Last but certainly never least, Joy Acey is in the middle of the same “4 poems in 4 days” Facebook challenge that I’m a part of, and she already has two poems up on her blog, Poetry for Kids Joy.

THIS JUST IN! Carol Varsalona is discussing inspiration, process, and notebooks at Beyond Literacy, as she takes part in Amy Ludwig VanDerwater’s “Sharing Our Notebooks” project.

ALSO JUST IN! At Pleasures from the Page, Ramona is enjoying several poetry books by Barbara Esbensen and shares one of Esbensen’s poems – just in time for the end of the school year.

 

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Did you like this post? Find something interesting elsewhere in this blog? I really won’t mind at all if you feel compelled to share it with your friends and followers!
PoetsGarage-badgeTo keep abreast of all my posts, please consider subscribing via the links up there on the right!  (I usually only post twice a week – on Tues. and Fri. – so you won’t be inundated with emails every day)  Also feel free to visit my voiceover website HERE, and you can also follow me via Twitter FacebookPinterest, and SoundCloud!

Poetry Friday: Student poetry inspired by mine!

Poetry_Friday logoYou’ve got to love how inspiration breeds inspiration.

Back in February, my friend and fellow Poet’s Garage member Michelle H. Barnes interviewed children’s author/poet David Elliott and shared his poem, “Dear Orangutan” from his book, In the Wild (Candlewick, 2013). Following the interview, David challenged Michelle’s readers to write a “letter poem;” that is, a poem written like a letter to someone (or something).

Several such poems were submitted, including this one by Yours Truly:

Dear Dad,

I’m having trouble fitting in.
I feel unhappy in my skin.
The kids at school all call me names;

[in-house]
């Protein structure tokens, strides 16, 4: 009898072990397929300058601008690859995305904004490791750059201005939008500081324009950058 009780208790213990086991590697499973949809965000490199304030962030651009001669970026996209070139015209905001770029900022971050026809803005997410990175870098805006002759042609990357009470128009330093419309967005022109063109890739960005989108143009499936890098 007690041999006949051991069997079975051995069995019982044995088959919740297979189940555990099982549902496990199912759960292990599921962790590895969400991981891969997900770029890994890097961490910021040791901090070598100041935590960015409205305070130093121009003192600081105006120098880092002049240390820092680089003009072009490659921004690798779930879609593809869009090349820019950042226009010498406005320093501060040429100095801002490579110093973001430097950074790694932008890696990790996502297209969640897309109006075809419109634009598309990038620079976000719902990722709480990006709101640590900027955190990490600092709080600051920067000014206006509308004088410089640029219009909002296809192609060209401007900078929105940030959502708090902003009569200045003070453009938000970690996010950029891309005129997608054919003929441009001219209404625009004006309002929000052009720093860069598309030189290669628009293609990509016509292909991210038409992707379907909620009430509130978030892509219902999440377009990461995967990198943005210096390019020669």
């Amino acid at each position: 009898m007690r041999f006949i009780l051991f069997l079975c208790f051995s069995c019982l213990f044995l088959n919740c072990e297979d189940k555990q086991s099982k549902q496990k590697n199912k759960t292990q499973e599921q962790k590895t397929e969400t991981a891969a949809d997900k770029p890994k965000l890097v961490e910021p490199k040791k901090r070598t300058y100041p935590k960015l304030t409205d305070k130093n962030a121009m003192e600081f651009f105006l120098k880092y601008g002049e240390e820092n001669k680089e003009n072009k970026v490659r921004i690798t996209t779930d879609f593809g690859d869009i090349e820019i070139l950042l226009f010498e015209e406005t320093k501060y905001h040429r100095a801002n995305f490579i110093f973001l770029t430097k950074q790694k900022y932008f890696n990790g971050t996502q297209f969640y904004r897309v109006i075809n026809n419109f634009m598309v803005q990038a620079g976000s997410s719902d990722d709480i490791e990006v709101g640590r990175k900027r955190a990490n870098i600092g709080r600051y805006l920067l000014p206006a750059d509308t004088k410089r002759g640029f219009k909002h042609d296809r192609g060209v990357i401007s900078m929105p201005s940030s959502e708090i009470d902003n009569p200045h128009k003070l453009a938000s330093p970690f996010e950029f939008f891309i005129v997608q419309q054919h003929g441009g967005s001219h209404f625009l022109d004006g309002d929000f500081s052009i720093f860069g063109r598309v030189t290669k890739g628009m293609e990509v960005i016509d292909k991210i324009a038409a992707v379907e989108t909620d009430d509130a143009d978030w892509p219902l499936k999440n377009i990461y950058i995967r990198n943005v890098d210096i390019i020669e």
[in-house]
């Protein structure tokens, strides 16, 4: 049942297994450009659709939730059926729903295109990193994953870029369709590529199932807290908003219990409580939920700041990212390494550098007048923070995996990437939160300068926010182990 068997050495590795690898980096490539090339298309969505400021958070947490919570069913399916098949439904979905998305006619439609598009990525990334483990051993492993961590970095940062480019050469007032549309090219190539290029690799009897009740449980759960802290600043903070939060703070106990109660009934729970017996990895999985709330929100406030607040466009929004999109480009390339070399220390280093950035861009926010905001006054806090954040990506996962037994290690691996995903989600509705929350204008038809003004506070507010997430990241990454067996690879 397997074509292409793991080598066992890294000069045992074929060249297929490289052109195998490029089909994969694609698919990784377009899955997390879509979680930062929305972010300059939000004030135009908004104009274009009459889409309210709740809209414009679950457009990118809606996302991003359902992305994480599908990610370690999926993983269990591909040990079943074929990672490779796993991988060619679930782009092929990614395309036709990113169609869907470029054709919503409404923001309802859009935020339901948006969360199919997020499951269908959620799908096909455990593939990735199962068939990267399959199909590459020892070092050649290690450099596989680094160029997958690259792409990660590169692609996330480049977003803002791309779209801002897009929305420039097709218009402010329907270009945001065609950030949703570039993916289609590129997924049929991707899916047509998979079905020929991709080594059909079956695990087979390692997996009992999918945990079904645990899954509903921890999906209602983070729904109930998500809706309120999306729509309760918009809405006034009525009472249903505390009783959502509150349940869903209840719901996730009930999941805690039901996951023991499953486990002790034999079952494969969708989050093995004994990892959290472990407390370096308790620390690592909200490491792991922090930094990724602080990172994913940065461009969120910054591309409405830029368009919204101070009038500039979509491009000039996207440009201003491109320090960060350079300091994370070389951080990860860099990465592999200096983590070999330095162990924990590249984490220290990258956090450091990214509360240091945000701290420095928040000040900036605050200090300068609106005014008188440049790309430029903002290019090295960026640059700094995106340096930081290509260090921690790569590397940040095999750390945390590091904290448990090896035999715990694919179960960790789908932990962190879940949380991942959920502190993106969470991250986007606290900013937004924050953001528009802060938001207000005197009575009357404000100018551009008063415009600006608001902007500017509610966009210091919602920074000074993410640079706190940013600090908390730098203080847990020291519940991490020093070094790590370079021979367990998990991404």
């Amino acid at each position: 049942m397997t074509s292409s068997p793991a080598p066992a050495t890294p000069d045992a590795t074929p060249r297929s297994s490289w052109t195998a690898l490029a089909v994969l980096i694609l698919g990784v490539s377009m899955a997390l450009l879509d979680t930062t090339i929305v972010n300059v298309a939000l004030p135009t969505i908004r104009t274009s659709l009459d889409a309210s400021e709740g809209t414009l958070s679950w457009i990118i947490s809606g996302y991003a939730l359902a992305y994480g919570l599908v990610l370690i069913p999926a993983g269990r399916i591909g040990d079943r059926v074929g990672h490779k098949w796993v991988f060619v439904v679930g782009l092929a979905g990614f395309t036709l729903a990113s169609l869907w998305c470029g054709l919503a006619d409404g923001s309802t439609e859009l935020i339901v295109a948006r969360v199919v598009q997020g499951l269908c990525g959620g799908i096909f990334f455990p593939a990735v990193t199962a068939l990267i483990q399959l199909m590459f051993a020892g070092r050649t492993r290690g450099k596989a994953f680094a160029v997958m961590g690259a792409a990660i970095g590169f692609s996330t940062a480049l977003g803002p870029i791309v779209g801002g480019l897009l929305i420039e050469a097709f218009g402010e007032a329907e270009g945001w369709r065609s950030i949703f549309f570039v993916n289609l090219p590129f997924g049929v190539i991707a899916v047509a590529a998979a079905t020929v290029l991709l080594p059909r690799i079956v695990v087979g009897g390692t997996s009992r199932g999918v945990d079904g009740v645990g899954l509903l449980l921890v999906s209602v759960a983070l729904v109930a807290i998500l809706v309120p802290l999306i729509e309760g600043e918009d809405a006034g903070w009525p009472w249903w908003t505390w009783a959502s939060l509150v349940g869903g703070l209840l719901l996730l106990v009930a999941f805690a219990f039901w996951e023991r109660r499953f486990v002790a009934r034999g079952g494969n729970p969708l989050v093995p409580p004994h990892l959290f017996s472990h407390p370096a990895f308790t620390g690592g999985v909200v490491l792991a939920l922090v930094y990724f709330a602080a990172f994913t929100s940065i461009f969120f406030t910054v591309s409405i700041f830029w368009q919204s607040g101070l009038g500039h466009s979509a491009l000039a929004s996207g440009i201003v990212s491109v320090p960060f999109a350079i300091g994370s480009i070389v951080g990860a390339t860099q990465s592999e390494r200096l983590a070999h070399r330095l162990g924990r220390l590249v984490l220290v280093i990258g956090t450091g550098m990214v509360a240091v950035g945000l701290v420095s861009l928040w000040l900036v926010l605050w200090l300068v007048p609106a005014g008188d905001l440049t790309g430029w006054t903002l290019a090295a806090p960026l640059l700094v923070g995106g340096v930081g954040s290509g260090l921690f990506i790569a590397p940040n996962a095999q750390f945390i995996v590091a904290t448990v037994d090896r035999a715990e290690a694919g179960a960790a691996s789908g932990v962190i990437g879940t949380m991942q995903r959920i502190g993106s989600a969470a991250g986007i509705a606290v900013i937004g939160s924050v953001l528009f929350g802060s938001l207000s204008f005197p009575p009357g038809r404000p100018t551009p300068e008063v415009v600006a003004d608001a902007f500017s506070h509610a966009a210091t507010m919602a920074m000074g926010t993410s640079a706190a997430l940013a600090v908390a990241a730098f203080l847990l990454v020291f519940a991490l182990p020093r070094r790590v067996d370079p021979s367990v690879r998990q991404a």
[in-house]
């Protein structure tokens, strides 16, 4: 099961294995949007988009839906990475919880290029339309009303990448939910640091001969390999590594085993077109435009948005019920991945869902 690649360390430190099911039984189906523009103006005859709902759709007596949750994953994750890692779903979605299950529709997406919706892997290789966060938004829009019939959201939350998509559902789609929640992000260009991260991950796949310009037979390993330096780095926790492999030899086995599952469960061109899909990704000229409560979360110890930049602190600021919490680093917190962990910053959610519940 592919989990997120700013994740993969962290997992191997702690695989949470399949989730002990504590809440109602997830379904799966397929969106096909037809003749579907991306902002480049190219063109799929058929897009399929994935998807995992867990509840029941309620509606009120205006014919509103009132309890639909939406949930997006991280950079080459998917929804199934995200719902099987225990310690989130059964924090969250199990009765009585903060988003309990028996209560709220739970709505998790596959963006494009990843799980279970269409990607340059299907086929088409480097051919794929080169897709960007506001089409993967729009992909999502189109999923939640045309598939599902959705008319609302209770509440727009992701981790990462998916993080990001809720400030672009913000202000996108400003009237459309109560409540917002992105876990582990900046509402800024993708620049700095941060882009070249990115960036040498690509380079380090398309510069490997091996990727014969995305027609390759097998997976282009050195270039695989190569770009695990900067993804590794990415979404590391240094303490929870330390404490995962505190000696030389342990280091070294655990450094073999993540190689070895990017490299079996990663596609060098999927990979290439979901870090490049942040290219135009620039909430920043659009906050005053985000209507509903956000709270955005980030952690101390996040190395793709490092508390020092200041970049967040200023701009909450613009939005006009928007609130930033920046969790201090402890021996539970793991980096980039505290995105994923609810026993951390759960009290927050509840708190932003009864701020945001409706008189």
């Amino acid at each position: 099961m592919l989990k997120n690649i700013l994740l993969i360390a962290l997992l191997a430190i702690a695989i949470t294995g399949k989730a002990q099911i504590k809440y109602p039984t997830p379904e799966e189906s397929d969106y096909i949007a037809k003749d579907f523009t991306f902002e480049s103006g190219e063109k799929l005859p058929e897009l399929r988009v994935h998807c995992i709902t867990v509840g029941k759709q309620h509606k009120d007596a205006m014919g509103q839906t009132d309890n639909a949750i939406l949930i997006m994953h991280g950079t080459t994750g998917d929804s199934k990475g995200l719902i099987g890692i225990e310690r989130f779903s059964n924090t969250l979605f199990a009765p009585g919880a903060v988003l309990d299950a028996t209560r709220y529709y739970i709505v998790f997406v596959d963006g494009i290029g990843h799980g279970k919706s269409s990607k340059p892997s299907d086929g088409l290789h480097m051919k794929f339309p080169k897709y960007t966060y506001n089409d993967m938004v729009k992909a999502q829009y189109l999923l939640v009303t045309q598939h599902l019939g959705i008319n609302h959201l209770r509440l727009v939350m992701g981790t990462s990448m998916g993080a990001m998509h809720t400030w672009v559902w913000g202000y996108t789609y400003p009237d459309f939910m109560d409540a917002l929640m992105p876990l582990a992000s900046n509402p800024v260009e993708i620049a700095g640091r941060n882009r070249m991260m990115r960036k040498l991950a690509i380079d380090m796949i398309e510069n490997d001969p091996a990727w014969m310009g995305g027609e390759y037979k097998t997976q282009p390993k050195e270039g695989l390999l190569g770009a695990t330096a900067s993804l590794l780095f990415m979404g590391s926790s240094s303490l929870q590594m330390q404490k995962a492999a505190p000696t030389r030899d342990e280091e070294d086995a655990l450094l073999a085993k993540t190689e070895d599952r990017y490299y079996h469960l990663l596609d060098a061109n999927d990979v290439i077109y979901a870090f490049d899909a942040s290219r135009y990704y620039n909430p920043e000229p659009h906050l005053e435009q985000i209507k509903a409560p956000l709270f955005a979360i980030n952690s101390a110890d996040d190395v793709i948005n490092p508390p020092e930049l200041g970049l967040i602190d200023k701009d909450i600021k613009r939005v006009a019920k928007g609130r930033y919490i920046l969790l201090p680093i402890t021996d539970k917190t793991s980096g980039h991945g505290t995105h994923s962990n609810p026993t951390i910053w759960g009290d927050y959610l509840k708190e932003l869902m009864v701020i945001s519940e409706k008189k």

they carry torches bright with flames.
Teachers chase me through the rooms
with pitchforks, clubs, and wooden brooms.
When I say, “Hi,” the parents flee.
It’s almost like they’re scared of me.
Sorry, I don’t mean to whine.

Love,
your son,
Jack Frankenstein

– © 2015, Matt Forrest Esenwine

Well…imagine my surprise when I received an email from fellow writer/blogger Tabatha Yeatts, who informed me that students at her daughter’s middle school had a National Poetry Month project where kids could “respond” to poems that were posted in the halls (my poem being one of them). She shared with me two of the poems she thought were the best, and so – with parental permission – I’m sharing them here!

Dear Jack
by Emily Sologuren, 8th grade
.
Dear Jack,
You’re not the only one who knows that feeling
when everyone sees you as unappealing —
I too went through that, you know
Other kids pointing at me wherever I go
Because I was different with an outlandish plan
When they saw my experiment, they just snickered and ran
Yet I continued my experiment, while also being shunned
And created you, Jack, my wonderful son
So be who you are and don’t be so sad.
With all my love, your scientist Dad
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Dear Son
by Emily F., 8th grade
 .
Dear Son,
Don’t let those mean kids get you down,
Don’t let them chase you through the town.
The fact that you don’t look the same,
Serves them no right to call you names.
If you just embrace who you really are,
Then trust me kid, you will go far.
There will be someone who loves your persona,
After all, Shrek found his Fiona.
And if kids make fun, I recommend
That they don’t deserve to be your friend.
So if the times get real bad,
And you’re feeling real sad,
Just remember that you are beautiful no matter what they say,
Because baby, you were born that way.
After all, you are my son, and you are mine.
Your creator, your father, your friend,
Dr. Frankenstein
.